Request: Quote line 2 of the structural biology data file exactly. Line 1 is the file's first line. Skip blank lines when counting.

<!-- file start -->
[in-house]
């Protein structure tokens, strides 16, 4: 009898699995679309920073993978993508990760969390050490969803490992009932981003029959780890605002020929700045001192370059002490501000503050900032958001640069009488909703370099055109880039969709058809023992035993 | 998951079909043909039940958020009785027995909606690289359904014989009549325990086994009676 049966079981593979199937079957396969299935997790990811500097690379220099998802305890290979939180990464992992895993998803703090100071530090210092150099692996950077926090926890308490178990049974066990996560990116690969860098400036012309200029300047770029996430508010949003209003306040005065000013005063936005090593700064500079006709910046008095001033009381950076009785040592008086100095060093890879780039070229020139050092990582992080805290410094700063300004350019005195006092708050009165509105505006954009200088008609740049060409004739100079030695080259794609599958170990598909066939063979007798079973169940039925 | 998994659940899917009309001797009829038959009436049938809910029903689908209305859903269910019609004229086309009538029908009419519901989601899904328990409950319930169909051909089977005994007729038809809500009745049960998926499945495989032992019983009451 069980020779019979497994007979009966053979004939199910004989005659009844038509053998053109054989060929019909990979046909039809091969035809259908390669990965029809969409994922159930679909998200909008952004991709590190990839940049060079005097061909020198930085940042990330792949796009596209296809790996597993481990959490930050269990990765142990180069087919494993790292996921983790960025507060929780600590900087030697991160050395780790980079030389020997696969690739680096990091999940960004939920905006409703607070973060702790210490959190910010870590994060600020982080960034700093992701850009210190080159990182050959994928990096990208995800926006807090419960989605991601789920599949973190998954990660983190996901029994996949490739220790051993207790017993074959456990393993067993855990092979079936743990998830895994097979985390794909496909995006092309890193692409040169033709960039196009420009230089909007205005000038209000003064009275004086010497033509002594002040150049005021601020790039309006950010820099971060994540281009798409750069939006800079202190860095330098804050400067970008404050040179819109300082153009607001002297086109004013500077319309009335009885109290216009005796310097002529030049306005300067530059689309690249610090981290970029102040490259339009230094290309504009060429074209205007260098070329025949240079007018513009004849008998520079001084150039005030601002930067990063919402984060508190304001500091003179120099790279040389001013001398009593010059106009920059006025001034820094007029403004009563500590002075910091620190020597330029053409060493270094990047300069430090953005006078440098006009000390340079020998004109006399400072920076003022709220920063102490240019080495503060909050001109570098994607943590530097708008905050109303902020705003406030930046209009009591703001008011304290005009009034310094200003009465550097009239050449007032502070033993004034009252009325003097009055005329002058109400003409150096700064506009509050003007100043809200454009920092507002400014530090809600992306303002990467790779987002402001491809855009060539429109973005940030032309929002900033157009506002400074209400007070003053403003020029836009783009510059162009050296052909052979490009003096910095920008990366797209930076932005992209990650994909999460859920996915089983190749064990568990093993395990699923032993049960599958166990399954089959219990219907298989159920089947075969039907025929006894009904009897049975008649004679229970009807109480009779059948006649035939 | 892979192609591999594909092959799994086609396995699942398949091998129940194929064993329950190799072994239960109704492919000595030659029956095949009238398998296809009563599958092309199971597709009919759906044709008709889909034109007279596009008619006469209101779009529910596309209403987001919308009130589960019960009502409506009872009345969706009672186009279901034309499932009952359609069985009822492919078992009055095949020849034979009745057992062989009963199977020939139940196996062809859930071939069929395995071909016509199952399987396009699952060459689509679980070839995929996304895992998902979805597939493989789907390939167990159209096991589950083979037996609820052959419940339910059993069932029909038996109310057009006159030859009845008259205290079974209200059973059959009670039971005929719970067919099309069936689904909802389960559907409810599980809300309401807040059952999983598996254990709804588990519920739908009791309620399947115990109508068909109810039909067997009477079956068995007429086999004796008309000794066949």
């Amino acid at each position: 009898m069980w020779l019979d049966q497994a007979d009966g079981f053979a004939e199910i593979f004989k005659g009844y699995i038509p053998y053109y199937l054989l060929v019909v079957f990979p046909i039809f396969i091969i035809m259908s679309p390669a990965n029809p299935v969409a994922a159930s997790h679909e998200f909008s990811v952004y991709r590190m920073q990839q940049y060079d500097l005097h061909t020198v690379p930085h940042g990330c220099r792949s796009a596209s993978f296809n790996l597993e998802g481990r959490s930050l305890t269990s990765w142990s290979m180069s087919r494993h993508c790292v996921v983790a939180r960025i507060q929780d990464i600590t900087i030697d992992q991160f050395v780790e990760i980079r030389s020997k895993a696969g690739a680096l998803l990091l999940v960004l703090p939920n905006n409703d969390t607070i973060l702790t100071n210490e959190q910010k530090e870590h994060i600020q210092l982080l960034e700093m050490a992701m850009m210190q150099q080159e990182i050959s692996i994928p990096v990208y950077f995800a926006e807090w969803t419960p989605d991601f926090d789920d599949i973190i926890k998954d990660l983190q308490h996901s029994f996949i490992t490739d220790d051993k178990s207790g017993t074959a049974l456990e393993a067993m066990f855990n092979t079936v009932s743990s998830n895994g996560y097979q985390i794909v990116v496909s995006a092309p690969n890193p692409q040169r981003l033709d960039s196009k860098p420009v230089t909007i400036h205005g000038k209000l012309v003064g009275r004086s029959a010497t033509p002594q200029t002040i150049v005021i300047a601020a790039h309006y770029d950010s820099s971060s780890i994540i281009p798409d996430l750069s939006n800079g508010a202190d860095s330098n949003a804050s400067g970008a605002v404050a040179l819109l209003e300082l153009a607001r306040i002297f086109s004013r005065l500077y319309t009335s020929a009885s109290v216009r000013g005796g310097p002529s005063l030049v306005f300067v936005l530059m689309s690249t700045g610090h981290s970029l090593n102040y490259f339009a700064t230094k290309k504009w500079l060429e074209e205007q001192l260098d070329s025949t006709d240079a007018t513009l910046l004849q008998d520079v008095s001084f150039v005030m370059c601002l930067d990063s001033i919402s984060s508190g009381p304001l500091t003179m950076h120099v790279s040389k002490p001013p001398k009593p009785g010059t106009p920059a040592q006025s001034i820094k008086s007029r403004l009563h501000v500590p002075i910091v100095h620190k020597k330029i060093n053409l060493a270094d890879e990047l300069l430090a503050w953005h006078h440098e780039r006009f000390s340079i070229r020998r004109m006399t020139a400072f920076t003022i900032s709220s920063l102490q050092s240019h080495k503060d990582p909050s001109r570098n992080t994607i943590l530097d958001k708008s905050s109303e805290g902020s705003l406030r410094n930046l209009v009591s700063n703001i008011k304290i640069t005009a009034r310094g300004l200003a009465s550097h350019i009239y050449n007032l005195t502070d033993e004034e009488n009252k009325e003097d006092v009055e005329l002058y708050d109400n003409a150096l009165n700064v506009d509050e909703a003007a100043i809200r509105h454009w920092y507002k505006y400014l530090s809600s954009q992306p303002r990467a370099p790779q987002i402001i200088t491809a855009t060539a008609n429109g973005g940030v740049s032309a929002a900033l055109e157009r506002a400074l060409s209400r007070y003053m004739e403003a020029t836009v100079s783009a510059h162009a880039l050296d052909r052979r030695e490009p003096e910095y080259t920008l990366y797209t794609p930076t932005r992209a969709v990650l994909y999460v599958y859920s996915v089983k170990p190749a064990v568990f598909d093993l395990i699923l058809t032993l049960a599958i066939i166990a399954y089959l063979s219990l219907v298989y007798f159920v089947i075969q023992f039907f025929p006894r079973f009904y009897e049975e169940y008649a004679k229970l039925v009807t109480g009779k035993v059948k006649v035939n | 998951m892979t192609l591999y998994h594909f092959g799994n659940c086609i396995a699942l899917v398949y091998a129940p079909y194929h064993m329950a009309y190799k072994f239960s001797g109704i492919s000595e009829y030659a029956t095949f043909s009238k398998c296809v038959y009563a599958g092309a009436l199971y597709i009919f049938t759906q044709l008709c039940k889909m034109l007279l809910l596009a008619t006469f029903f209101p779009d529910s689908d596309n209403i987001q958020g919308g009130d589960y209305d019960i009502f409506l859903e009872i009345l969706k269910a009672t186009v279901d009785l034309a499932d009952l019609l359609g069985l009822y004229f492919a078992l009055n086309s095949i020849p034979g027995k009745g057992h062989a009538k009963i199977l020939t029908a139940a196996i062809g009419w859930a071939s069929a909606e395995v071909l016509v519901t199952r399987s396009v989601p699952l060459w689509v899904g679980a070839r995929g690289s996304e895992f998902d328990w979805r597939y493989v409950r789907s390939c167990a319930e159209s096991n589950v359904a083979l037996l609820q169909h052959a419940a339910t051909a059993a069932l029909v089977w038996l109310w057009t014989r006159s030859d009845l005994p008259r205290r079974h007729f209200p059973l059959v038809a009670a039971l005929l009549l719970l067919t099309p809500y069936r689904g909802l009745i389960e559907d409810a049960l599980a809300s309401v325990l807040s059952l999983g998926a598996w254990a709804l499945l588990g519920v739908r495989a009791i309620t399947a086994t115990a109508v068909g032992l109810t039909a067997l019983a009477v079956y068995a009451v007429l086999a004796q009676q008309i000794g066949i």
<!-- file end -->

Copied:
């Protein structure tokens, strides 16, 4: 009898699995679309920073993978993508990760969390050490969803490992009932981003029959780890605002020929700045001192370059002490501000503050900032958001640069009488909703370099055109880039969709058809023992035993 | 998951079909043909039940958020009785027995909606690289359904014989009549325990086994009676 049966079981593979199937079957396969299935997790990811500097690379220099998802305890290979939180990464992992895993998803703090100071530090210092150099692996950077926090926890308490178990049974066990996560990116690969860098400036012309200029300047770029996430508010949003209003306040005065000013005063936005090593700064500079006709910046008095001033009381950076009785040592008086100095060093890879780039070229020139050092990582992080805290410094700063300004350019005195006092708050009165509105505006954009200088008609740049060409004739100079030695080259794609599958170990598909066939063979007798079973169940039925 | 998994659940899917009309001797009829038959009436049938809910029903689908209305859903269910019609004229086309009538029908009419519901989601899904328990409950319930169909051909089977005994007729038809809500009745049960998926499945495989032992019983009451 069980020779019979497994007979009966053979004939199910004989005659009844038509053998053109054989060929019909990979046909039809091969035809259908390669990965029809969409994922159930679909998200909008952004991709590190990839940049060079005097061909020198930085940042990330792949796009596209296809790996597993481990959490930050269990990765142990180069087919494993790292996921983790960025507060929780600590900087030697991160050395780790980079030389020997696969690739680096990091999940960004939920905006409703607070973060702790210490959190910010870590994060600020982080960034700093992701850009210190080159990182050959994928990096990208995800926006807090419960989605991601789920599949973190998954990660983190996901029994996949490739220790051993207790017993074959456990393993067993855990092979079936743990998830895994097979985390794909496909995006092309890193692409040169033709960039196009420009230089909007205005000038209000003064009275004086010497033509002594002040150049005021601020790039309006950010820099971060994540281009798409750069939006800079202190860095330098804050400067970008404050040179819109300082153009607001002297086109004013500077319309009335009885109290216009005796310097002529030049306005300067530059689309690249610090981290970029102040490259339009230094290309504009060429074209205007260098070329025949240079007018513009004849008998520079001084150039005030601002930067990063919402984060508190304001500091003179120099790279040389001013001398009593010059106009920059006025001034820094007029403004009563500590002075910091620190020597330029053409060493270094990047300069430090953005006078440098006009000390340079020998004109006399400072920076003022709220920063102490240019080495503060909050001109570098994607943590530097708008905050109303902020705003406030930046209009009591703001008011304290005009009034310094200003009465550097009239050449007032502070033993004034009252009325003097009055005329002058109400003409150096700064506009509050003007100043809200454009920092507002400014530090809600992306303002990467790779987002402001491809855009060539429109973005940030032309929002900033157009506002400074209400007070003053403003020029836009783009510059162009050296052909052979490009003096910095920008990366797209930076932005992209990650994909999460859920996915089983190749064990568990093993395990699923032993049960599958166990399954089959219990219907298989159920089947075969039907025929006894009904009897049975008649004679229970009807109480009779059948006649035939 | 892979192609591999594909092959799994086609396995699942398949091998129940194929064993329950190799072994239960109704492919000595030659029956095949009238398998296809009563599958092309199971597709009919759906044709008709889909034109007279596009008619006469209101779009529910596309209403987001919308009130589960019960009502409506009872009345969706009672186009279901034309499932009952359609069985009822492919078992009055095949020849034979009745057992062989009963199977020939139940196996062809859930071939069929395995071909016509199952399987396009699952060459689509679980070839995929996304895992998902979805597939493989789907390939167990159209096991589950083979037996609820052959419940339910059993069932029909038996109310057009006159030859009845008259205290079974209200059973059959009670039971005929719970067919099309069936689904909802389960559907409810599980809300309401807040059952999983598996254990709804588990519920739908009791309620399947115990109508068909109810039909067997009477079956068995007429086999004796008309000794066949």